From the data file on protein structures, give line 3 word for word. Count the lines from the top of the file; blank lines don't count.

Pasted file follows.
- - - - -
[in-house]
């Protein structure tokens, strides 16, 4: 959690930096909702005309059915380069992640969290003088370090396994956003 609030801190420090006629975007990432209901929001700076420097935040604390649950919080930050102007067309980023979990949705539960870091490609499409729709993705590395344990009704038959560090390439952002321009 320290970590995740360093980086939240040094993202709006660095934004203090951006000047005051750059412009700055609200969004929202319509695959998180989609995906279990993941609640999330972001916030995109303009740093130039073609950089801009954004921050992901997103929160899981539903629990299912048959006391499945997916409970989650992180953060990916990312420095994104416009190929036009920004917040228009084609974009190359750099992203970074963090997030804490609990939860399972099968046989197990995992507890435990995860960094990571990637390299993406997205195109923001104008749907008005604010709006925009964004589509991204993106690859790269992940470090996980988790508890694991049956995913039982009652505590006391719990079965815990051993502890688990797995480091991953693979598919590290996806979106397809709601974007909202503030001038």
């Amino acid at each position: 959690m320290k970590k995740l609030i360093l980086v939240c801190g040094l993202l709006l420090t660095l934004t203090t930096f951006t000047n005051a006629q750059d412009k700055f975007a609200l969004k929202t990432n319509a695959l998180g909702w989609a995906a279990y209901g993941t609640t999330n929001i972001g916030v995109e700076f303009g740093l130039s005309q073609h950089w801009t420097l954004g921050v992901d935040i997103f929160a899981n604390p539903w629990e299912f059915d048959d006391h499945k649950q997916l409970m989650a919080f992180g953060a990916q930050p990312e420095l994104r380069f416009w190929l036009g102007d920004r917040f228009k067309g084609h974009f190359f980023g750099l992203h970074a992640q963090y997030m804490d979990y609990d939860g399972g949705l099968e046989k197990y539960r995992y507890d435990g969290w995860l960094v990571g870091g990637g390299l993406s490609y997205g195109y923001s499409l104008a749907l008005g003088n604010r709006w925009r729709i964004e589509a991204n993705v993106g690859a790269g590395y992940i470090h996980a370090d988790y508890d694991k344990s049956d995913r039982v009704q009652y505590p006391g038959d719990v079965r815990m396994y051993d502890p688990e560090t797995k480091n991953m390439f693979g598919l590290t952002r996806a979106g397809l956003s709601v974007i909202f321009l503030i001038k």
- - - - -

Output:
């Amino acid at each position: 959690m320290k970590k995740l609030i360093l980086v939240c801190g040094l993202l709006l420090t660095l934004t203090t930096f951006t000047n005051a006629q750059d412009k700055f975007a609200l969004k929202t990432n319509a695959l998180g909702w989609a995906a279990y209901g993941t609640t999330n929001i972001g916030v995109e700076f303009g740093l130039s005309q073609h950089w801009t420097l954004g921050v992901d935040i997103f929160a899981n604390p539903w629990e299912f059915d048959d006391h499945k649950q997916l409970m989650a919080f992180g953060a990916q930050p990312e420095l994104r380069f416009w190929l036009g102007d920004r917040f228009k067309g084609h974009f190359f980023g750099l992203h970074a992640q963090y997030m804490d979990y609990d939860g399972g949705l099968e046989k197990y539960r995992y507890d435990g969290w995860l960094v990571g870091g990637g390299l993406s490609y997205g195109y923001s499409l104008a749907l008005g003088n604010r709006w925009r729709i964004e589509a991204n993705v993106g690859a790269g590395y992940i470090h996980a370090d988790y508890d694991k344990s049956d995913r039982v009704q009652y505590p006391g038959d719990v079965r815990m396994y051993d502890p688990e560090t797995k480091n991953m390439f693979g598919l590290t952002r996806a979106g397809l956003s709601v974007i909202f321009l503030i001038k």